DLA Piper is amongst six international law firms which have developed a Protocol to help deliver a globally consistent approach to the use of online case management platforms in international arbitration. It is anticipated that the Protocol will be of significant value to arbitration practitioners, parties to international arbitrations and to arbitrators as they adapt to the increasing use of technology in dispute resolution, a development which has been accelerated by the COVID-19 pandemic.
The Protocol, which is a product of collaboration between DLA Piper, Herbert Smith Freehills, Ashurst, CMS, Hogan Lovells and Latham & Watkins, has been in development since May 2019. It aims, amongst other things, to improve arbitral participants’ ability to meet their obligations relating to data handling and cybersecurity in a way which is both practical and cost effective. It is also intended to facilitate efficient and secure document sharing.
The initiative to produce the Protocol reflects a common need that had been identified by lawyers who are engaging directly with a changing legal landscape in which the use of technology and digitisation are assuming ever growing prominence. Particular features of that in international arbitration include the greater focus which Arbitral tribunals are having to give to cybersecurity and data protection, the recognition following the pandemic that much if not all of the arbitral process can be done virtually and the revisions which arbitral institutions are making to their procedures as, for example, they look at the ways in which they can operate through online data hosting platforms.
With this Protocol the six firms have worked together to produce guidance that will help to foster greater understanding of those and other issues, and assist the arbitration community to take a consistent approach. It is of global application, deliberately flexible in approach, and relevant to all forms of international arbitration. In addition to providing guidance to parties to an arbitration, their lawyers, tribunal members and arbitral institutions, it is hoped that it will also contribute to the way in which technology developers and providers tailor their legal tech offerings and develop new products.
Maria Scott, Senior Associate at DLA Piper, and member of the Protocol’s working group, commented: “DLA Piper is proud to be a part of this collaborative initiative, which aims to drive real and beneficial change in the way proceedings are managed around the world. This fits well with our firmwide radical change agenda which addresses the increasing role that technology and innovation is playing within the legal sector. It was, therefore, a natural step for us to work with other firms to develop this comprehensive and practical guidance to assist arbitral users in navigating the online case management options available to them when seeking to store, share and manage data securely.”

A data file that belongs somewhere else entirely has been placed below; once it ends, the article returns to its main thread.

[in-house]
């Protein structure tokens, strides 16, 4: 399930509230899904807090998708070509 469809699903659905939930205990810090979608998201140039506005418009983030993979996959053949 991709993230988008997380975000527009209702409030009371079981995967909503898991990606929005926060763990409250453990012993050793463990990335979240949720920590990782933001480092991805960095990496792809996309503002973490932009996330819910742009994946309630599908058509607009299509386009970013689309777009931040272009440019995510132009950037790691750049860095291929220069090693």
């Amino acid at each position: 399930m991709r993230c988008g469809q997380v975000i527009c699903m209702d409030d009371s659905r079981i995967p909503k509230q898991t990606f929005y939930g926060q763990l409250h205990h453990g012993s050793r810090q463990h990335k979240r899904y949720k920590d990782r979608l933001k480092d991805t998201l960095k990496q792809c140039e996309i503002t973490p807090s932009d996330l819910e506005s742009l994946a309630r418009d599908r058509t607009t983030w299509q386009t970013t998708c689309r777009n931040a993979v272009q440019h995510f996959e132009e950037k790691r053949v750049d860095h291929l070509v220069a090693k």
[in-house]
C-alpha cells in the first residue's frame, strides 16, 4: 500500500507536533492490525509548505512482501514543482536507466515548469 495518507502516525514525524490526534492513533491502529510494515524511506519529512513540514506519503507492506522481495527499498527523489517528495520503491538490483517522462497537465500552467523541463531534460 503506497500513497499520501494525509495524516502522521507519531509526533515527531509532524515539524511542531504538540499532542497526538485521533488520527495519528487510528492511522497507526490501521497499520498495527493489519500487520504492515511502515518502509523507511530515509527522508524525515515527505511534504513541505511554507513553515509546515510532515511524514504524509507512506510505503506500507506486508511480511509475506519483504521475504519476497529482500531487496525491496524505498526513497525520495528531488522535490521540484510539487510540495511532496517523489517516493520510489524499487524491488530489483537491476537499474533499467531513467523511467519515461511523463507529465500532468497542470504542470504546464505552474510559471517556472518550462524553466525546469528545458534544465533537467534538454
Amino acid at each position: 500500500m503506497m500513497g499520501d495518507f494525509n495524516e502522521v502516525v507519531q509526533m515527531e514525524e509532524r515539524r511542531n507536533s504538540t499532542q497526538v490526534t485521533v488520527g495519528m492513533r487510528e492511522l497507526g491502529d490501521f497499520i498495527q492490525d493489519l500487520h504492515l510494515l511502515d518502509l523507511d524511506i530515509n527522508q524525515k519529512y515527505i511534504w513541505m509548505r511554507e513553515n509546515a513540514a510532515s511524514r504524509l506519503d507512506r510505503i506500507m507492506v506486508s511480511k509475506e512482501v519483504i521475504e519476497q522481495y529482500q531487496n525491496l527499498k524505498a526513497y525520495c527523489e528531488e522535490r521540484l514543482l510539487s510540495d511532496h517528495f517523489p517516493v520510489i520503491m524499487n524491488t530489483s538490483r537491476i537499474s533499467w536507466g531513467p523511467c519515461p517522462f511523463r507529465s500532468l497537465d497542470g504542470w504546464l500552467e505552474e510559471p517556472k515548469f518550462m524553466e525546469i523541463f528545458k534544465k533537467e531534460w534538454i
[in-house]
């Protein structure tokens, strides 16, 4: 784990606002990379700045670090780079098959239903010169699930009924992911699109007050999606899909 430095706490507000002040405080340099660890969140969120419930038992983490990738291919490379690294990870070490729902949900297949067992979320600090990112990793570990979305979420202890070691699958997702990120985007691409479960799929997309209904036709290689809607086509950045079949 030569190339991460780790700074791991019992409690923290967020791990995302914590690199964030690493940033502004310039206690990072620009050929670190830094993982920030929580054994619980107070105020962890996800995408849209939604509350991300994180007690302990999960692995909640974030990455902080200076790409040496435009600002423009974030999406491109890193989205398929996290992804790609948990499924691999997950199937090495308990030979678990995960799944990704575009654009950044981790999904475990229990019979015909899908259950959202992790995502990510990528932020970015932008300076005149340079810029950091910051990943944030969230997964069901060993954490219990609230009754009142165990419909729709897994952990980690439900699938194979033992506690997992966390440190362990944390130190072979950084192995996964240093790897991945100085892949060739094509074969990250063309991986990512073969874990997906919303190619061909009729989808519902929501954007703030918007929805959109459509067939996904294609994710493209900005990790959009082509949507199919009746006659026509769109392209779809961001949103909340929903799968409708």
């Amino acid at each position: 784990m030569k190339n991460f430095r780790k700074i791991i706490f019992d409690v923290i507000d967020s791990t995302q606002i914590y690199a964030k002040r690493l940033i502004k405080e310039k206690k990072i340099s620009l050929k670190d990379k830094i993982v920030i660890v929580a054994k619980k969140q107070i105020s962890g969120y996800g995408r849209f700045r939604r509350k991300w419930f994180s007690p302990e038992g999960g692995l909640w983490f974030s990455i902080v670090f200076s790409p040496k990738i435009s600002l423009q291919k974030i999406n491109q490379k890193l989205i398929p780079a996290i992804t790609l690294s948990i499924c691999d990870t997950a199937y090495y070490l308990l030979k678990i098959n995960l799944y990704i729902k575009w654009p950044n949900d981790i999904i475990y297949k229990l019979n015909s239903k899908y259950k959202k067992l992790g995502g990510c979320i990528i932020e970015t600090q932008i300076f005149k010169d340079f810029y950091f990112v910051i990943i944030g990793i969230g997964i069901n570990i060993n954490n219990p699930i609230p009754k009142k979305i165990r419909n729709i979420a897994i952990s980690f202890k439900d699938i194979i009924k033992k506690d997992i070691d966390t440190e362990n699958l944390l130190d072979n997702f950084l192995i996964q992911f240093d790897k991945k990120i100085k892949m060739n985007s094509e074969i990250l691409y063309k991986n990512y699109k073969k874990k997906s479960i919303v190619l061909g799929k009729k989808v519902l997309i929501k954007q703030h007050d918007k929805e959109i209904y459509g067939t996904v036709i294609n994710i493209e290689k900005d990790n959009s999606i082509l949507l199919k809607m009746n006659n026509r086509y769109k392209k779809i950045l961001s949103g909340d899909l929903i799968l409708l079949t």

Charlie Morgan, Senior Associate and Digital Law Lead (UK) at Herbert Smith Freehills, who chairs the collaborative working group, added: “This protocol will help drive discussion and consensus within the arbitration community and with relevant technology providers about the need for and functionality of online platforms in arbitration. Given the fantastic input from various arbitral participants to date, this guidance will support more informed, streamlined and effective decision-making about the adoption and use of online platforms in international arbitration. It will also herald the development of more sophisticated platform options that continue to meet the evolving needs of arbitration users.”
James Carter, Partner at DLA Piper, also commented: “The guidance set out in the draft Protocol will help to drive the effective and consistent use of sophisticated new technologies in international arbitration in a way which not only delivers efficiency of process but contributes to the confidence which parties have in arbitration as a method of dispute resolution. If it is to remain such a popular method of dispute resolution, international arbitration must adapt and embrace new practices, particularly as regards the use of technology. This Protocol will materially contribute to that by providing valuable guidance to users of international arbitration around the world.”